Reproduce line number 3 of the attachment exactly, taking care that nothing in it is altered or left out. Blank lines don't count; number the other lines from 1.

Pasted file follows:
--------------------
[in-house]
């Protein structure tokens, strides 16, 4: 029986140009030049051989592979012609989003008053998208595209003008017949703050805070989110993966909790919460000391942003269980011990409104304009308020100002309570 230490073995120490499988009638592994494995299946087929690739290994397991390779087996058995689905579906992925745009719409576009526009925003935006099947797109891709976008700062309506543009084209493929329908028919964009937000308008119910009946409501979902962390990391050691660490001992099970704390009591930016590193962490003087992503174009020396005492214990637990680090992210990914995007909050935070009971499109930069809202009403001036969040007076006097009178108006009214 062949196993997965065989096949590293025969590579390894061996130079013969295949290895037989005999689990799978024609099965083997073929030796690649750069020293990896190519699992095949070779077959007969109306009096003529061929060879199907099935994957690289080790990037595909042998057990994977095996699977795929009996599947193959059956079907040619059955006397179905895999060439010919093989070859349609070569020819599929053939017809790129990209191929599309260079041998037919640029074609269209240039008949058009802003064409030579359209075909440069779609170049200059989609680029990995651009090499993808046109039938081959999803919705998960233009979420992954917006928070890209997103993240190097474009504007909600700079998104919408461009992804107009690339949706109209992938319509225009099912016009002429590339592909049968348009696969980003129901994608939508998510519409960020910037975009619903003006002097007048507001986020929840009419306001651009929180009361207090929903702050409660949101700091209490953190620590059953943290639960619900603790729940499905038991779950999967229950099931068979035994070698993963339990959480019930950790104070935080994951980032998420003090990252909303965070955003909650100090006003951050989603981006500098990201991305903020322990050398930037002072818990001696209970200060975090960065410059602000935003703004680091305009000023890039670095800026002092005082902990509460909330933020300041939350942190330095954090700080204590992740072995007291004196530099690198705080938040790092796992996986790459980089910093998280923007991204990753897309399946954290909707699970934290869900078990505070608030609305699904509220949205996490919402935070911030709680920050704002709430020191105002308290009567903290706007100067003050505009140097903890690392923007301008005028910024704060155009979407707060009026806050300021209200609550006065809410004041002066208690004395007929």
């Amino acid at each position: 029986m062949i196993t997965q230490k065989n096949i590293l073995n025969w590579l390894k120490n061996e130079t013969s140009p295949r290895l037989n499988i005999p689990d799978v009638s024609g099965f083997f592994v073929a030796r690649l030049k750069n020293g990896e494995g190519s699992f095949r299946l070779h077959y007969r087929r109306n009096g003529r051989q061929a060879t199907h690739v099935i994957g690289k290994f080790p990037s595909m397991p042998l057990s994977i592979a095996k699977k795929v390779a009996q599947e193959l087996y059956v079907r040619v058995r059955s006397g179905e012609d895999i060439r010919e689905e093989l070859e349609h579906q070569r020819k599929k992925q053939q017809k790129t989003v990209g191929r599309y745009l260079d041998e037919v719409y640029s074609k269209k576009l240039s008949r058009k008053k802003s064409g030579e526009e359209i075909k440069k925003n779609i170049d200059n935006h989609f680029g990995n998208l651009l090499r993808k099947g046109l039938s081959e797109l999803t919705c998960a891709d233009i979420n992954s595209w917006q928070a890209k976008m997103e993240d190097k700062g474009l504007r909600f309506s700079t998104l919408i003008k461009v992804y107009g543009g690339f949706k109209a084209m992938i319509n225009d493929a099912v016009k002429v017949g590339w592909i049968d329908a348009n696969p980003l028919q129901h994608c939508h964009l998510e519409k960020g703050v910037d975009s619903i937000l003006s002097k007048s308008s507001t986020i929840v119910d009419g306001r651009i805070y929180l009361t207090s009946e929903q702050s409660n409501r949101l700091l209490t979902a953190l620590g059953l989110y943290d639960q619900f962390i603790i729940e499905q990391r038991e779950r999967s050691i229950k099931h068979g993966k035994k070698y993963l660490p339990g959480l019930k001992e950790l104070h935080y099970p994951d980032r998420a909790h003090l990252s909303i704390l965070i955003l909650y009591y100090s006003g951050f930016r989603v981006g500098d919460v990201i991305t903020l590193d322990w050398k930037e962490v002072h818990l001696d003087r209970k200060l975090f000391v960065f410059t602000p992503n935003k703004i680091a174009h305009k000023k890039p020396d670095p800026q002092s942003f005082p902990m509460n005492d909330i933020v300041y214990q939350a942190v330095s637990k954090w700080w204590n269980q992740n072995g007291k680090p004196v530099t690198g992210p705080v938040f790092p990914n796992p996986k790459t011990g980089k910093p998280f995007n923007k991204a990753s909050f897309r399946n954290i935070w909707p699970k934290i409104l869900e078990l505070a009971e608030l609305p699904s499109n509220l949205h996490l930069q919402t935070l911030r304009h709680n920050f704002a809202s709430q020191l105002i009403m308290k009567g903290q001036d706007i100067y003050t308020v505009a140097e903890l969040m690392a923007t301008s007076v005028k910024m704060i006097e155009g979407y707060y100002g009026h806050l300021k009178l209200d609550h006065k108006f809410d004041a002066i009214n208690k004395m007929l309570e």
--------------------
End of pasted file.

């Amino acid at each position: 029986m062949i196993t997965q230490k065989n096949i590293l073995n025969w590579l390894k120490n061996e130079t013969s140009p295949r290895l037989n499988i005999p689990d799978v009638s024609g099965f083997f592994v073929a030796r690649l030049k750069n020293g990896e494995g190519s699992f095949r299946l070779h077959y007969r087929r109306n009096g003529r051989q061929a060879t199907h690739v099935i994957g690289k290994f080790p990037s595909m397991p042998l057990s994977i592979a095996k699977k795929v390779a009996q599947e193959l087996y059956v079907r040619v058995r059955s006397g179905e012609d895999i060439r010919e689905e093989l070859e349609h579906q070569r020819k599929k992925q053939q017809k790129t989003v990209g191929r599309y745009l260079d041998e037919v719409y640029s074609k269209k576009l240039s008949r058009k008053k802003s064409g030579e526009e359209i075909k440069k925003n779609i170049d200059n935006h989609f680029g990995n998208l651009l090499r993808k099947g046109l039938s081959e797109l999803t919705c998960a891709d233009i979420n992954s595209w917006q928070a890209k976008m997103e993240d190097k700062g474009l504007r909600f309506s700079t998104l919408i003008k461009v992804y107009g543009g690339f949706k109209a084209m992938i319509n225009d493929a099912v016009k002429v017949g590339w592909i049968d329908a348009n696969p980003l028919q129901h994608c939508h964009l998510e519409k960020g703050v910037d975009s619903i937000l003006s002097k007048s308008s507001t986020i929840v119910d009419g306001r651009i805070y929180l009361t207090s009946e929903q702050s409660n409501r949101l700091l209490t979902a953190l620590g059953l989110y943290d639960q619900f962390i603790i729940e499905q990391r038991e779950r999967s050691i229950k099931h068979g993966k035994k070698y993963l660490p339990g959480l019930k001992e950790l104070h935080y099970p994951d980032r998420a909790h003090l990252s909303i704390l965070i955003l909650y009591y100090s006003g951050f930016r989603v981006g500098d919460v990201i991305t903020l590193d322990w050398k930037e962490v002072h818990l001696d003087r209970k200060l975090f000391v960065f410059t602000p992503n935003k703004i680091a174009h305009k000023k890039p020396d670095p800026q002092s942003f005082p902990m509460n005492d909330i933020v300041y214990q939350a942190v330095s637990k954090w700080w204590n269980q992740n072995g007291k680090p004196v530099t690198g992210p705080v938040f790092p990914n796992p996986k790459t011990g980089k910093p998280f995007n923007k991204a990753s909050f897309r399946n954290i935070w909707p699970k934290i409104l869900e078990l505070a009971e608030l609305p699904s499109n509220l949205h996490l930069q919402t935070l911030r304009h709680n920050f704002a809202s709430q020191l105002i009403m308290k009567g903290q001036d706007i100067y003050t308020v505009a140097e903890l969040m690392a923007t301008s007076v005028k910024m704060i006097e155009g979407y707060y100002g009026h806050l300021k009178l209200d609550h006065k108006f809410d004041a002066i009214n208690k004395m007929l309570e």